Poets’ theater has a long and varied history in the United States. The Cambridge Poets’ Theatre, founded in 1951 by the eccentric Bunny Lang, was the first to present works by Samuel Beckett, while the New York Poets’ Theatre, co-founded in 1951 by LeRoi Jones and Diane di Prima, among others, was honored with obscenity charges for presenting Jean Genet’s Un Chant d’Amour. Here in San Francisco, the official designation stretches from the Grand Piano, a mid-’70s coffeehouse, to Small Press Traffic, a literary arts center that began as a wee Mission storefront. But the impulse has fueled everyone from Ginsberg to Acker. Unfettered by sets, props, or staging, the “scripts” presented stand in raw relief, a conduit of thought between author and audience, and the annual Poets Theater Festival offers a glimpse of things to come. Innovative scribblers are encouraged to step out of isolation and let their words bounce around the room, but they are only given 10 minutes to leave an impression. Even if a piece sucks all the air from the room, the conversation it inspires is guaranteed to be interesting.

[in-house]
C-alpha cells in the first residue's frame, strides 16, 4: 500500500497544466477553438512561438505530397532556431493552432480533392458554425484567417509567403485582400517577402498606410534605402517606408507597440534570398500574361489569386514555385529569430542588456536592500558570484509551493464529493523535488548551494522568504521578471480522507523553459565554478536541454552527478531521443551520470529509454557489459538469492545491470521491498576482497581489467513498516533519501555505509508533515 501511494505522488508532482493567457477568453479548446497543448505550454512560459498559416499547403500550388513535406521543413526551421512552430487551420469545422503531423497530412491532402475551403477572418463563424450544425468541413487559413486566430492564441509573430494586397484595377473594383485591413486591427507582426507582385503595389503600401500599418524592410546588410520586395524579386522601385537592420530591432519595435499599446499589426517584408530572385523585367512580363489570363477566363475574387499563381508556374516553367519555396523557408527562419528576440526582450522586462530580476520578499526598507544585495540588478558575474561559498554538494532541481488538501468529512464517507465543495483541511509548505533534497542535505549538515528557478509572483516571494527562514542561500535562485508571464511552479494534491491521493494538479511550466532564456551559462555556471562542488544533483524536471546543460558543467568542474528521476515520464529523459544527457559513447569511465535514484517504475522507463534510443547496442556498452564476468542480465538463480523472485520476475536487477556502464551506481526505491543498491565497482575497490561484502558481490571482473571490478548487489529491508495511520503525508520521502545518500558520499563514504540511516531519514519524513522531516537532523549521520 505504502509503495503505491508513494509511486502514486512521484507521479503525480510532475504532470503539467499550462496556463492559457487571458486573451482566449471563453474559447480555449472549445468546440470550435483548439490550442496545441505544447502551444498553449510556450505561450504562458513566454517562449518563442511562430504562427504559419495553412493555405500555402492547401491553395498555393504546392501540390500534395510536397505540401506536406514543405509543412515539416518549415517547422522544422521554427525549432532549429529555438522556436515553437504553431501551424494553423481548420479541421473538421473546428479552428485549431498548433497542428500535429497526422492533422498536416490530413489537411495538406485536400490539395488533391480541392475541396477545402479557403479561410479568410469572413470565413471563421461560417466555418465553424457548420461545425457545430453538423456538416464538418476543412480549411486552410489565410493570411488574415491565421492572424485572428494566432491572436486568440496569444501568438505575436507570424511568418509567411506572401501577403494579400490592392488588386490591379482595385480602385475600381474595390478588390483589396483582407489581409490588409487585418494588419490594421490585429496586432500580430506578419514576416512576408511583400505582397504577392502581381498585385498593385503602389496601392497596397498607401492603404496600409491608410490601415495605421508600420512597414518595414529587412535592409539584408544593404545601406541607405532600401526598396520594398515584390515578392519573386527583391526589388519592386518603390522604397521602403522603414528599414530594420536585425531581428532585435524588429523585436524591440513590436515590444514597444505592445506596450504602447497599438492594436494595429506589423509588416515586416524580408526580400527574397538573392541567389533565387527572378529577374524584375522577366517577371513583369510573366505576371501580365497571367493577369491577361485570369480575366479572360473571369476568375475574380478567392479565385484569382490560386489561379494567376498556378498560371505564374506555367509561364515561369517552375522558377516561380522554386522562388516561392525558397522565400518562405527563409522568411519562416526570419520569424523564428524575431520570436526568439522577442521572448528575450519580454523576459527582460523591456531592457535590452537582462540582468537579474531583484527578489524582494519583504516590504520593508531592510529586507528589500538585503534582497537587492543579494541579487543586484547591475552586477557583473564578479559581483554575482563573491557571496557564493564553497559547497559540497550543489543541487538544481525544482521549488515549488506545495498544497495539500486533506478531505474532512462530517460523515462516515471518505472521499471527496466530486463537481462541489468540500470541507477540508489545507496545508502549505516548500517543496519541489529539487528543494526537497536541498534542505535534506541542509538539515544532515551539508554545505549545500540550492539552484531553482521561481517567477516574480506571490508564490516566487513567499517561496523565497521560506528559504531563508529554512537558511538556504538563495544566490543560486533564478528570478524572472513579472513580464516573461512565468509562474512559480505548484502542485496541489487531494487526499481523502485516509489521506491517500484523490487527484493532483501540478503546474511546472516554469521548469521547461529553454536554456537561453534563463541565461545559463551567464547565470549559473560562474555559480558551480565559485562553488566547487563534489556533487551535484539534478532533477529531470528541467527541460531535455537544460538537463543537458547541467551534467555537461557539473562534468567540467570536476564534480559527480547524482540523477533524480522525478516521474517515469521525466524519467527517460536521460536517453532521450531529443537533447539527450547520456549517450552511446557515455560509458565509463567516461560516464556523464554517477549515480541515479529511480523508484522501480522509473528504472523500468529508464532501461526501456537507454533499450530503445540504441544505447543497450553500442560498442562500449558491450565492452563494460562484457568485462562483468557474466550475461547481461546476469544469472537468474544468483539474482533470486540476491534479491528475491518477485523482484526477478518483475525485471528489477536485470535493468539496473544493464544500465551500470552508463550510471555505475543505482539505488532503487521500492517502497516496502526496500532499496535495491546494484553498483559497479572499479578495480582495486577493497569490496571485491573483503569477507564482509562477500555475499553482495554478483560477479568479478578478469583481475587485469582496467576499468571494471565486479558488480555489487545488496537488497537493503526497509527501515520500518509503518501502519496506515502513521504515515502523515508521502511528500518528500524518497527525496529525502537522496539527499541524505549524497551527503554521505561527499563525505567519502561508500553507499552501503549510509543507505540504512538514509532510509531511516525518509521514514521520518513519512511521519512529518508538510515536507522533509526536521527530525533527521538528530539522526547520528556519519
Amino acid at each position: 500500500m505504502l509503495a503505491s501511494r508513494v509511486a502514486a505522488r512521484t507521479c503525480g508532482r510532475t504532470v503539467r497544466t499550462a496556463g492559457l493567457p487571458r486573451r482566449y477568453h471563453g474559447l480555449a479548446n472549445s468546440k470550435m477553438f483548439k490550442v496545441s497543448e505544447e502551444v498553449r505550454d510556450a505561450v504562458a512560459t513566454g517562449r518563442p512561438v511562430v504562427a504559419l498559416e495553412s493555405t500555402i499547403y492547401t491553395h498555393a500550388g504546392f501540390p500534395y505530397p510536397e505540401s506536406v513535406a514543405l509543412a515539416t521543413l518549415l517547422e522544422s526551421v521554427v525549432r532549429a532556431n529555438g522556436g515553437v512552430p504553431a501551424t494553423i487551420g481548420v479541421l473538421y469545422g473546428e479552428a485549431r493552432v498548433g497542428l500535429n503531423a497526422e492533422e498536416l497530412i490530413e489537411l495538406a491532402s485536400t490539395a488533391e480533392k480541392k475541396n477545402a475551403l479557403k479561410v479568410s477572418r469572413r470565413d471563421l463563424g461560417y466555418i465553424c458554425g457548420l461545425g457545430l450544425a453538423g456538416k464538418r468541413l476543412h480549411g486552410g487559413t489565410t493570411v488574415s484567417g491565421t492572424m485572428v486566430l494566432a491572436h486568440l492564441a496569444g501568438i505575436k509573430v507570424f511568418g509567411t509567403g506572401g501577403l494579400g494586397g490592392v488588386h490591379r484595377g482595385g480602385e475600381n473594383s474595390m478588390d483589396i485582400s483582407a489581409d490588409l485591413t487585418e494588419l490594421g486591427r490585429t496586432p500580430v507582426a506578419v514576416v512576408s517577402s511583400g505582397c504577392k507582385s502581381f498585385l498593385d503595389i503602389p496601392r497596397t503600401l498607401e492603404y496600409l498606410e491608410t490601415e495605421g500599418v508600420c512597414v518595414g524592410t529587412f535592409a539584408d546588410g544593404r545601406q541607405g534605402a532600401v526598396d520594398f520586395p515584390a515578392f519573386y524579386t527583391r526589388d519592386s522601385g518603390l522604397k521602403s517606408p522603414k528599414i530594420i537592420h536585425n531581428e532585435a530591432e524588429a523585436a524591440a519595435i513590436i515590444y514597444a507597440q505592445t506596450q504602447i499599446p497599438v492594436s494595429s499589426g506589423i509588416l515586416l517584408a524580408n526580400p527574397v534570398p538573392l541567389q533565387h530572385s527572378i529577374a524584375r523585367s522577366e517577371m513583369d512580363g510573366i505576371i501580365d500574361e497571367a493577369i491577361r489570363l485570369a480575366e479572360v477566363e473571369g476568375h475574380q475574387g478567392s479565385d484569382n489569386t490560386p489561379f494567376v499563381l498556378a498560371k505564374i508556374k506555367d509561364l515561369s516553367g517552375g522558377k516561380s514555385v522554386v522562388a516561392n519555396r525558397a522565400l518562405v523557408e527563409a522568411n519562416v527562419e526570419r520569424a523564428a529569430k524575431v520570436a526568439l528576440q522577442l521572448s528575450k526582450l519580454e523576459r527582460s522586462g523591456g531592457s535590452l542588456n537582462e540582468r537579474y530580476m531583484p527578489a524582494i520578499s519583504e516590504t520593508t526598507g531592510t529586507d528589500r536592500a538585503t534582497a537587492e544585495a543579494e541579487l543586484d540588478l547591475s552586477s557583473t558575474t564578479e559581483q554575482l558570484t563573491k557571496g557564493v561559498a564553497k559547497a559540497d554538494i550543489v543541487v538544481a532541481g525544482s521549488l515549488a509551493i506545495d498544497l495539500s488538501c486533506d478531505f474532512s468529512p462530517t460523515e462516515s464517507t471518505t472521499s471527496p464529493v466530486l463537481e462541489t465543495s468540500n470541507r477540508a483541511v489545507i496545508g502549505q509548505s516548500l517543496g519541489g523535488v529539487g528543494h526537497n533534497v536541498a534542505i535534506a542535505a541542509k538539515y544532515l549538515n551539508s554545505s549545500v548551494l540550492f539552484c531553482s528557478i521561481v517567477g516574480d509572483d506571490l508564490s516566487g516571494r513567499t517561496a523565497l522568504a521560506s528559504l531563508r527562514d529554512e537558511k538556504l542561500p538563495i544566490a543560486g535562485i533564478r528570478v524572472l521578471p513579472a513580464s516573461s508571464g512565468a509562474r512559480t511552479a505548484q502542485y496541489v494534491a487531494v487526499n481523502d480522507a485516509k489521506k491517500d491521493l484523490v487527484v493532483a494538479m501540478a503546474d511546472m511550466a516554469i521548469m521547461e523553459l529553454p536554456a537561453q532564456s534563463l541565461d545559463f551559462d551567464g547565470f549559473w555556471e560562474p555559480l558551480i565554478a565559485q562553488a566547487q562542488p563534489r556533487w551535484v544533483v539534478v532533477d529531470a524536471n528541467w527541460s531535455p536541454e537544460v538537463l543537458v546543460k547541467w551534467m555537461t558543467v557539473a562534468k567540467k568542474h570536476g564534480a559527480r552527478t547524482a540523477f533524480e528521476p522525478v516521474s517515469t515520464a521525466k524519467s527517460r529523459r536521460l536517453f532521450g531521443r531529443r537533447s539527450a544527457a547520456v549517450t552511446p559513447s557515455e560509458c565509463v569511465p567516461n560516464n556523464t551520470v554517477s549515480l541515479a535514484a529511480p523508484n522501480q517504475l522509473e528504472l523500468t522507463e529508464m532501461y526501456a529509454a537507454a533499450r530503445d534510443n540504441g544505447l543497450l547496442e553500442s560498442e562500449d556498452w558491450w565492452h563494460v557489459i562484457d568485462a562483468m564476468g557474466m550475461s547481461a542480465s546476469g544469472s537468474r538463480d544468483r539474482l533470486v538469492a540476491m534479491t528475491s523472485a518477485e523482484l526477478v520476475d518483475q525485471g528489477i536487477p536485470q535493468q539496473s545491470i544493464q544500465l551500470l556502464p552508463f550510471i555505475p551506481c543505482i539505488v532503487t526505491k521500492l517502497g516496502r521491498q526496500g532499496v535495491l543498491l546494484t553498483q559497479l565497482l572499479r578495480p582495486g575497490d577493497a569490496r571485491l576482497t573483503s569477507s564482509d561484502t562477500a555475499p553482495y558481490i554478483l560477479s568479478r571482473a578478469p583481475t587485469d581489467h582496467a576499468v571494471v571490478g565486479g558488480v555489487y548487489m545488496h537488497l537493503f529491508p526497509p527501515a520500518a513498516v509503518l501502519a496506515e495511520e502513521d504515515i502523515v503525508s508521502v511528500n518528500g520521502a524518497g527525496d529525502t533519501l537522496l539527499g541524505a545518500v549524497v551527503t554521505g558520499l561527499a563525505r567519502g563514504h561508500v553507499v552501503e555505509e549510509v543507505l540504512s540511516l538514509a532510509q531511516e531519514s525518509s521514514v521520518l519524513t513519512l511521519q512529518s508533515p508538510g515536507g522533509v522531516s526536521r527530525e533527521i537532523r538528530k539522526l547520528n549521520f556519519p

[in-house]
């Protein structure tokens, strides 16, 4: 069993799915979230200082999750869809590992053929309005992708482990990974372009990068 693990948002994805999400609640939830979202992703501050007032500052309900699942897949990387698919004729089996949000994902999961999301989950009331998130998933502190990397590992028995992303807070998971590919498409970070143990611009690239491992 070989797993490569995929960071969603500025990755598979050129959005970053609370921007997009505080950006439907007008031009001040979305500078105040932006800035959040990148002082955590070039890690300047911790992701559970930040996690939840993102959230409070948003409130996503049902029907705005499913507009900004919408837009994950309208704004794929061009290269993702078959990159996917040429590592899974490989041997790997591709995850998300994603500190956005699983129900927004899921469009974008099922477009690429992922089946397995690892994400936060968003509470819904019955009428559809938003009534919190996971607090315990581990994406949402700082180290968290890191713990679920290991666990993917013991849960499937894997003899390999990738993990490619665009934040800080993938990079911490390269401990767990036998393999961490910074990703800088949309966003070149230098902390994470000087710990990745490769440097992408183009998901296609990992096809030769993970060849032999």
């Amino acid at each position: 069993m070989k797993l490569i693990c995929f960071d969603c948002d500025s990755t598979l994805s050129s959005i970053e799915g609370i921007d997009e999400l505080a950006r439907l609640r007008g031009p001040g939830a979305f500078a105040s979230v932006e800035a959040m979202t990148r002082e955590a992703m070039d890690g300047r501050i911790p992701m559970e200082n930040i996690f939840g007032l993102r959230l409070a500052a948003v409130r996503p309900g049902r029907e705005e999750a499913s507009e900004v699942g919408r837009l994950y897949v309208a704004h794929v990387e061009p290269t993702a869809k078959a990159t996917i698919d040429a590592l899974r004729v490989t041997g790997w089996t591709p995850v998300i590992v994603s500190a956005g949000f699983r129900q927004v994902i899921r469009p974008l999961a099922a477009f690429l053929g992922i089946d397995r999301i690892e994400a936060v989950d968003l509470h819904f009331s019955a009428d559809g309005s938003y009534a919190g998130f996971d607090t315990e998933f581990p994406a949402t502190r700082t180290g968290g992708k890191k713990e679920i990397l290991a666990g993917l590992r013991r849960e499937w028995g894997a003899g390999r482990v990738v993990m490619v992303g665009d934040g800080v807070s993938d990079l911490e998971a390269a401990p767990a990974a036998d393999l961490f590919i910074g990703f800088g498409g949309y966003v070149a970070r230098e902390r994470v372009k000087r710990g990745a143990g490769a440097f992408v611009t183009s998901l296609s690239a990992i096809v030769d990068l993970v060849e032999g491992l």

Fri., Jan. 18, 7:30 p.m.; Sat., Jan. 19, 7:30 p.m., 2013